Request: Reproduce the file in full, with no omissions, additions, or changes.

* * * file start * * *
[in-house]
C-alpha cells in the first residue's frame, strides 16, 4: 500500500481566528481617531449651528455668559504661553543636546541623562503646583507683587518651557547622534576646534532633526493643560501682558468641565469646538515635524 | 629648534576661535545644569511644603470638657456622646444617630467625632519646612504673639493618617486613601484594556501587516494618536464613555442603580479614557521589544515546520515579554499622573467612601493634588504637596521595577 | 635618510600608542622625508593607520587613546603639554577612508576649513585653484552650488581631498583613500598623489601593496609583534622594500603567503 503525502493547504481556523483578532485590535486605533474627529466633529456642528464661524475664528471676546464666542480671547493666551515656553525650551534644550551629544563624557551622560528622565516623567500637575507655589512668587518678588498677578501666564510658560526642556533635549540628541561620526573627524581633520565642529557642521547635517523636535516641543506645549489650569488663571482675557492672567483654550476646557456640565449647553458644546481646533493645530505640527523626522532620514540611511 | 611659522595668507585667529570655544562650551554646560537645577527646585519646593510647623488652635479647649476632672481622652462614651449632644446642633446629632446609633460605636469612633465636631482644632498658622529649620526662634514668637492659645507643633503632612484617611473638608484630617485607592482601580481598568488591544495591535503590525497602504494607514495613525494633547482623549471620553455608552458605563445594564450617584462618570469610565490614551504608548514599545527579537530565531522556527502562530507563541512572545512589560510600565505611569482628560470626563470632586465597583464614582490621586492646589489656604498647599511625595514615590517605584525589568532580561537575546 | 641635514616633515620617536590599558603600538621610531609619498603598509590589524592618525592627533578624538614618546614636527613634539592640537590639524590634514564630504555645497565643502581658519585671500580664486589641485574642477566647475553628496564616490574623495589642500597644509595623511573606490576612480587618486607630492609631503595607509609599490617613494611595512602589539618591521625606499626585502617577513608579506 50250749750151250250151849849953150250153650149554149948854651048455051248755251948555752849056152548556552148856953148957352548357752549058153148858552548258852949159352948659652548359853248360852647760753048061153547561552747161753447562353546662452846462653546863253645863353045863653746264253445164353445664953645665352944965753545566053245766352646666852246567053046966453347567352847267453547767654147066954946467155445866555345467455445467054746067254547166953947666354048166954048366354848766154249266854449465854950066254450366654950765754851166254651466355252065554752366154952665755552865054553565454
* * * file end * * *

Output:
[in-house]
C-alpha cells in the first residue's frame, strides 16, 4: 500500500481566528481617531449651528455668559504661553543636546541623562503646583507683587518651557547622534576646534532633526493643560501682558468641565469646538515635524 | 629648534576661535545644569511644603470638657456622646444617630467625632519646612504673639493618617486613601484594556501587516494618536464613555442603580479614557521589544515546520515579554499622573467612601493634588504637596521595577 | 635618510600608542622625508593607520587613546603639554577612508576649513585653484552650488581631498583613500598623489601593496609583534622594500603567503 503525502493547504481556523483578532485590535486605533474627529466633529456642528464661524475664528471676546464666542480671547493666551515656553525650551534644550551629544563624557551622560528622565516623567500637575507655589512668587518678588498677578501666564510658560526642556533635549540628541561620526573627524581633520565642529557642521547635517523636535516641543506645549489650569488663571482675557492672567483654550476646557456640565449647553458644546481646533493645530505640527523626522532620514540611511 | 611659522595668507585667529570655544562650551554646560537645577527646585519646593510647623488652635479647649476632672481622652462614651449632644446642633446629632446609633460605636469612633465636631482644632498658622529649620526662634514668637492659645507643633503632612484617611473638608484630617485607592482601580481598568488591544495591535503590525497602504494607514495613525494633547482623549471620553455608552458605563445594564450617584462618570469610565490614551504608548514599545527579537530565531522556527502562530507563541512572545512589560510600565505611569482628560470626563470632586465597583464614582490621586492646589489656604498647599511625595514615590517605584525589568532580561537575546 | 641635514616633515620617536590599558603600538621610531609619498603598509590589524592618525592627533578624538614618546614636527613634539592640537590639524590634514564630504555645497565643502581658519585671500580664486589641485574642477566647475553628496564616490574623495589642500597644509595623511573606490576612480587618486607630492609631503595607509609599490617613494611595512602589539618591521625606499626585502617577513608579506 50250749750151250250151849849953150250153650149554149948854651048455051248755251948555752849056152548556552148856953148957352548357752549058153148858552548258852949159352948659652548359853248360852647760753048061153547561552747161753447562353546662452846462653546863253645863353045863653746264253445164353445664953645665352944965753545566053245766352646666852246567053046966453347567352847267453547767654147066954946467155445866555345467455445467054746067254547166953947666354048166954048366354848766154249266854449465854950066254450366654950765754851166254651466355252065554752366154952665755552865054553565454